I recently helped a colleague start commuting regularly to work. He’s one of several people at work I’ve turned on to the joys of riding a bike every day. I offered some gear advice, helped him the first few times with routes, warned him about some of the usual hassles – Volvos with diplomatic plates, for instance – and how to integrate riding into working (hint: keep your suits at work and find a reliable Korean dry cleaner/tailor). We have a good cackle at the end of our rides toward home. Yes, the stress from some insane situations at work just melts away. Yes, we have more energy. Yes, we’re nicer and more present for our families and less distracted by other hassles. And yes, we’re healthier. What I said about riding was all true, he told me today. And I agreed.
In short, I’ve sold a few people on riding the bike, and they’ve gotten hooked. How does that happen? I don’t know, exactly. But I’ll tell you how it doesn’t happen.
Over the weekend, I was listening to ESPN radio. They were having a good chuckle at the improbable U.S. run at the Confederation Cup, an off-year version of the World Cup. The U.S. did pretty well and the host made the mistake of asking what it would take for soccer to cross over into the mainstream and hit it big – NFL big – in the United States.
In retaliation, soccer fans unloaded on him. About half were simply pleased to death that the U.S. did well in the Confederations Cup.
The other half enjoyed their 15 seconds of fame explaining, via text, email and phone call, that the U.S. is a stupid bad place because we are all fat and stupid and out of step with the rest of the world and like the NFL and we’re unsophisticated and maybe this will straighten us out and don’t make me take a breath because I’m on a rant here and America just blows compared to the soccer friendly countries and we have a new president who should help and why doesn’t ESPN knock hockey off the network (they did) and football (yeah right) and what the hell is wrong with them don’t they know it’s the biggest game in the world and…
This is simple sports chauvinism and it's stupid if you’re trying to win fans to your sport.
In fact, it does the opposite of winning fans to your sport. It alienates people from it.
On the merits of the claims of the rabid fans, I have news for you people. Soccer is the sport of the lumpenproles in most of the world. They don’t fancy themselves sophisticates who get it when all round them just don’t see their tortured genius. They don't fancy themselves much of anything, to tell the truth. They're mostly busy just trying to get along. If you are short on teeth, shirts, shoes and sobriety, and you live in a place which consumes less per capita per annum than the typical Real Hollywood Wives Personal Assistant does in the course of a morning, then soccer is likely your sport.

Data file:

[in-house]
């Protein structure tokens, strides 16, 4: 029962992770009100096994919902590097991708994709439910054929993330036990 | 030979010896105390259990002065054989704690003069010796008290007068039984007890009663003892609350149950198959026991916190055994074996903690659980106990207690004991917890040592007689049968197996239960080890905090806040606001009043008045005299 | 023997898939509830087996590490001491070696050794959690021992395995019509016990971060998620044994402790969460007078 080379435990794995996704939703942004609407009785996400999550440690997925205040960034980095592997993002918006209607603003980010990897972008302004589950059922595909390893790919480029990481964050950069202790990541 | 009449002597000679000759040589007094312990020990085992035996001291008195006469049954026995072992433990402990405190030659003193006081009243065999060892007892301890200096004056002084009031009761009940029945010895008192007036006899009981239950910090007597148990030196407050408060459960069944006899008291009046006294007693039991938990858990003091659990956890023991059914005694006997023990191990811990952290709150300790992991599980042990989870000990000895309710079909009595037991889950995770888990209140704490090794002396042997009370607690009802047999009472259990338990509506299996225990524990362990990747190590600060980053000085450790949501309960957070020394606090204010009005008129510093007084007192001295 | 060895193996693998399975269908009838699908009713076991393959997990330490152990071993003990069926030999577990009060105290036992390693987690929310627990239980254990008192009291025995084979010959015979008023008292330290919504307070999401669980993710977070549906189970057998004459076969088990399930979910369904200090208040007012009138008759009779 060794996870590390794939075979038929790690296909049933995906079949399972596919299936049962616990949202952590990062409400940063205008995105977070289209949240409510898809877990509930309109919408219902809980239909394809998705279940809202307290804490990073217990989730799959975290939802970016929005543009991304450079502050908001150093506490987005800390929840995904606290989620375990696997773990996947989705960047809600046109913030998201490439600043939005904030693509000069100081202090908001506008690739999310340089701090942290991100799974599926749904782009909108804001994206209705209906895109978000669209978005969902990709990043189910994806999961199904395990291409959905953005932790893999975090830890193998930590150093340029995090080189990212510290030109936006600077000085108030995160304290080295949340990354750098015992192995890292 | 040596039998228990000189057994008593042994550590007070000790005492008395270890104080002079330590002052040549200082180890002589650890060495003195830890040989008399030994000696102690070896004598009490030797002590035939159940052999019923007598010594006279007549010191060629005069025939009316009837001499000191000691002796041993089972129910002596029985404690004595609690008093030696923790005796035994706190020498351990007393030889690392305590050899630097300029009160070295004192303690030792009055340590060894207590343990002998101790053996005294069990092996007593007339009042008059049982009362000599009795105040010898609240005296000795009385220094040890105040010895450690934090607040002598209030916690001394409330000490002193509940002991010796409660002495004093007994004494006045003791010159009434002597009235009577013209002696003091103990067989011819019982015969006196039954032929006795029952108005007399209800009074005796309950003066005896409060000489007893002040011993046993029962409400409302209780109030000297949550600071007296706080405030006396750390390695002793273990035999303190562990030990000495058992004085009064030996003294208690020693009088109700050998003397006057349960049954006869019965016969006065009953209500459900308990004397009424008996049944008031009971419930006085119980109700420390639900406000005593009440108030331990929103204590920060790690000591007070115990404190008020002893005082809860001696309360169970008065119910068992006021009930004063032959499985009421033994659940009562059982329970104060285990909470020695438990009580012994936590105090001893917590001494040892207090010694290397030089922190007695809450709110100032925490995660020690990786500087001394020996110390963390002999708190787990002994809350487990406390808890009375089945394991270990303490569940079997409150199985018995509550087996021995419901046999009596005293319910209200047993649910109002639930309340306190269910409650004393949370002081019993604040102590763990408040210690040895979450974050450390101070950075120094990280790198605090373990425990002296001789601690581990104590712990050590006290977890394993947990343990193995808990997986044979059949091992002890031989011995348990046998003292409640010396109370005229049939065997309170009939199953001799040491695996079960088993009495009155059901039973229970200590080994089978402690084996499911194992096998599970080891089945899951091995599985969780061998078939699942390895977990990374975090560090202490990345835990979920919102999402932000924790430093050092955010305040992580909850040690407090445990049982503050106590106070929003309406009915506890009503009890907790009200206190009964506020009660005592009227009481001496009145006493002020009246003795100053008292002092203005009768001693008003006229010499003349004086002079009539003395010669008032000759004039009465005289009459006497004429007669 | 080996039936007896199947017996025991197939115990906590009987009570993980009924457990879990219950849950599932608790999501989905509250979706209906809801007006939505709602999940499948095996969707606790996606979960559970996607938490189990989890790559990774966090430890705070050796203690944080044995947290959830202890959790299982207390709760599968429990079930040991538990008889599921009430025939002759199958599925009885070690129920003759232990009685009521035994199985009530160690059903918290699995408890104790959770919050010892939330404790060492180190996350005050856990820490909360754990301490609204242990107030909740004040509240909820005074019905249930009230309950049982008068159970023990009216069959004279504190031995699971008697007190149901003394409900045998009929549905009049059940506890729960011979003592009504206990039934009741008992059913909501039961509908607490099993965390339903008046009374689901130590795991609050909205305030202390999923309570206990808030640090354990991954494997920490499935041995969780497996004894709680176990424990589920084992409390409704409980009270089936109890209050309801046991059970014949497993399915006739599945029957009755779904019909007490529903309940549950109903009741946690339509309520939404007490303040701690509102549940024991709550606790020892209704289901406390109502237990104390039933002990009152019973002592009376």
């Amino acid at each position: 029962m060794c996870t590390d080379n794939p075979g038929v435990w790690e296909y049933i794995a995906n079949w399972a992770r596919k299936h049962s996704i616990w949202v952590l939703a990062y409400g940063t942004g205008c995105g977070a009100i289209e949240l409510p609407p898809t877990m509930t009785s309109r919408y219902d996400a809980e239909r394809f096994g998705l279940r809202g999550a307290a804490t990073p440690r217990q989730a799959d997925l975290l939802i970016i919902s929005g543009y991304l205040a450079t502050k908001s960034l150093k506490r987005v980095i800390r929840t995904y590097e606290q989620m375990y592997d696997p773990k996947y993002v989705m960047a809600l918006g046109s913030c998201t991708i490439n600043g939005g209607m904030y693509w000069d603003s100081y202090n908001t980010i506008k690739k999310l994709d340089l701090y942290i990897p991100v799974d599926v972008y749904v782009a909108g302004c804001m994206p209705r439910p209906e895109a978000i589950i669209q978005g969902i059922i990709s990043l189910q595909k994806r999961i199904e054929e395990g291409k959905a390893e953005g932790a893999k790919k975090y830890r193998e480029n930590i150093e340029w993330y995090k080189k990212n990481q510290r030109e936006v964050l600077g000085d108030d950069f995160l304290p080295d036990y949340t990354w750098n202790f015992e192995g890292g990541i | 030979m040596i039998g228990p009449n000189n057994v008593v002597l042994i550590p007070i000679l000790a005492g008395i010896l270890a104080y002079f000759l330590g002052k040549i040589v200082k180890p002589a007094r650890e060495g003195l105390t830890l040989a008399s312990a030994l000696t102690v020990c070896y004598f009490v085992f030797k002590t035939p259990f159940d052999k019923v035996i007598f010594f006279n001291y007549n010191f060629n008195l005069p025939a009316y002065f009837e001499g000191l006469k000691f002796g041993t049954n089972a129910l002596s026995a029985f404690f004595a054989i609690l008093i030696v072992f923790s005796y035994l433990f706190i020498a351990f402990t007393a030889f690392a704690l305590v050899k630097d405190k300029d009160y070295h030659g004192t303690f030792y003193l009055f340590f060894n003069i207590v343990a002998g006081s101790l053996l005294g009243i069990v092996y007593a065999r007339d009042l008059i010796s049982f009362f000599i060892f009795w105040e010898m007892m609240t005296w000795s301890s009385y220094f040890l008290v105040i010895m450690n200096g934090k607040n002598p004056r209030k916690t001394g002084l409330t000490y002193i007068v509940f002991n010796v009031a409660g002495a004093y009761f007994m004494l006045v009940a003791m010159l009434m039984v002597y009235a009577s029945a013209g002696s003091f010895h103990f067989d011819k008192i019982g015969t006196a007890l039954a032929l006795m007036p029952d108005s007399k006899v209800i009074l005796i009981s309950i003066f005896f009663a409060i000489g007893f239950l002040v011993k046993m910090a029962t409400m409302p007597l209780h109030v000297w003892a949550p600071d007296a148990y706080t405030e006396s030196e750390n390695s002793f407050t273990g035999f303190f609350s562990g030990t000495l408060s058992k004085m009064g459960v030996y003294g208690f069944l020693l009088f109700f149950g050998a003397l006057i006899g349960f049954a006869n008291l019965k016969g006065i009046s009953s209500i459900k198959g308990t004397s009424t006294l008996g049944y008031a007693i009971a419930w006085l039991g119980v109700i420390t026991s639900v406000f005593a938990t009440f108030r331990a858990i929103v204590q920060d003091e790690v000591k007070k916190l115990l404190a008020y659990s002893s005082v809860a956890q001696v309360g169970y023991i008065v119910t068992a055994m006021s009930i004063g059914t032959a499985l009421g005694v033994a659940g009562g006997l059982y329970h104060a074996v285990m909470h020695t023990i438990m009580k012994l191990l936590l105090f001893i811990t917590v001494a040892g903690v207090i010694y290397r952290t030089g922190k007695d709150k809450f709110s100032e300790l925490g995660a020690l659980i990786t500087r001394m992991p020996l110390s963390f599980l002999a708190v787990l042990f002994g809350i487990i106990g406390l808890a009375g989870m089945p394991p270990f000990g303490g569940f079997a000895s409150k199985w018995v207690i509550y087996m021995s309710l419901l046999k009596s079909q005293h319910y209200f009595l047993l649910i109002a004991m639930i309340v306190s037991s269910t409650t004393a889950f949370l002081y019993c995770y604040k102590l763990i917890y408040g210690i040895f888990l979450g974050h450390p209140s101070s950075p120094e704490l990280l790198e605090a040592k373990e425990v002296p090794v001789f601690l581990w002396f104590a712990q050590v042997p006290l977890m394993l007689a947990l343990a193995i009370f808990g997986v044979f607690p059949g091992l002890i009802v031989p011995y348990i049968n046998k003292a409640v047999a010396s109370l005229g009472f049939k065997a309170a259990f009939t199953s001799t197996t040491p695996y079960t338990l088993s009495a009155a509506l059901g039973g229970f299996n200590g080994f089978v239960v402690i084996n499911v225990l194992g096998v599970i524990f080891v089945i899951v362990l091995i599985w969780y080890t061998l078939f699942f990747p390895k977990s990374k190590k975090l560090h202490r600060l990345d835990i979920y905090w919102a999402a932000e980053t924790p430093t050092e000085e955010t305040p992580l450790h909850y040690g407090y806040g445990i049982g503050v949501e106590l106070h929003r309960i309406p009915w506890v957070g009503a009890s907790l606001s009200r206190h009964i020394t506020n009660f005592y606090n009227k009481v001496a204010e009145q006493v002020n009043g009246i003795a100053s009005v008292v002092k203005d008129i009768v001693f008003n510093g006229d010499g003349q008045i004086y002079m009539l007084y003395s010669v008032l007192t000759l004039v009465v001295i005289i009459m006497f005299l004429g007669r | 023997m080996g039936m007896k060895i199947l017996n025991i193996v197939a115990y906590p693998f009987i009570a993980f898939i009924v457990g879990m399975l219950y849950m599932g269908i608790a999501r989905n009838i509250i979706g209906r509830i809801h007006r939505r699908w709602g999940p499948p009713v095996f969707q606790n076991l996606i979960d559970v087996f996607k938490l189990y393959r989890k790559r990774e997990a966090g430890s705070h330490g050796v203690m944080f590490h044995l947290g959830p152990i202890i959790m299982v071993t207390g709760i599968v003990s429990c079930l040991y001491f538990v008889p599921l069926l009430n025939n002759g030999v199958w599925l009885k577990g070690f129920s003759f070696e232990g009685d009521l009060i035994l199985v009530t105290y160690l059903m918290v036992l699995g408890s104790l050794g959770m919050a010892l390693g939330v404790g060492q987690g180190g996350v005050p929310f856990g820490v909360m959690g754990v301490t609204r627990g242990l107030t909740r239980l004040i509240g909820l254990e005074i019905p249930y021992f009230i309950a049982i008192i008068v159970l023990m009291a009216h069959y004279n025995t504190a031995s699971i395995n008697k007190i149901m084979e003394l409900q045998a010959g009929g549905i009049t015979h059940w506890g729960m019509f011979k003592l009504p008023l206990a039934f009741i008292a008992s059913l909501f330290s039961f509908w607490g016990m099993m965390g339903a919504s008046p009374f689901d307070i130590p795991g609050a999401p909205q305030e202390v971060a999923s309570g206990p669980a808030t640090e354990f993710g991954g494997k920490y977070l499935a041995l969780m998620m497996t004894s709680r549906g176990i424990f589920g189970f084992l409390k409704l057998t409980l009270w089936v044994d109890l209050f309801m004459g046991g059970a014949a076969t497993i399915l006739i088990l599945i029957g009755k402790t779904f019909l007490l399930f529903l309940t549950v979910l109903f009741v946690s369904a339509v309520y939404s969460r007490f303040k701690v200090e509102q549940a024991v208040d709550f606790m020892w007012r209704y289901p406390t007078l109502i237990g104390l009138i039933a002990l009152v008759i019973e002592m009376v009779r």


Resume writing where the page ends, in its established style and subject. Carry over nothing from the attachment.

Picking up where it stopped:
Excuse me, soccer fanatics. I meant, Foooot… ah-Bowl fahns. Because if you don’t say it right, that is like a semi-literate Honduran on a German team being interviewed in English by a Russian announcer at a friendly match in Turkey, it means you just don’t get the Foooot…ah-Bowl mystique. If you have tribal or religious or centuries-old political rivalries and The Officials no longer let you practice the blood feud, soccer is likely your sport. Birmingham City v. Wolverhampton, anyone? What, British racist skinheads not your fancy? Then would you care for a sophisticated serving of Catania-Palermo, with a side dish of Lazio-Livorno, washed down with a neat little shot of Celtic-Rangers?
But this is all irrelevant. I’m not trying to run down soccer, which I like alright, but to run down sports chauvinism generally. Yeah, it’s wonderful that soccer is popular in Europe and South America and in third grade classes alike. That doesn’t mean it’s right for everybody. If majority rule was the determinant of excellence, we’d all be striving to eat rice for every meal, we’d wear bluejeans everywhere (including at our own funerals) and we’d be stuck listening to Menudo. Or maybe Rush Limbaugh, who just might have the top talk political talk show worldwide.
You want to live in a world like that? I don’t. (No offense meant, Rush. Please don’t have me killed by Mr. Snerdly).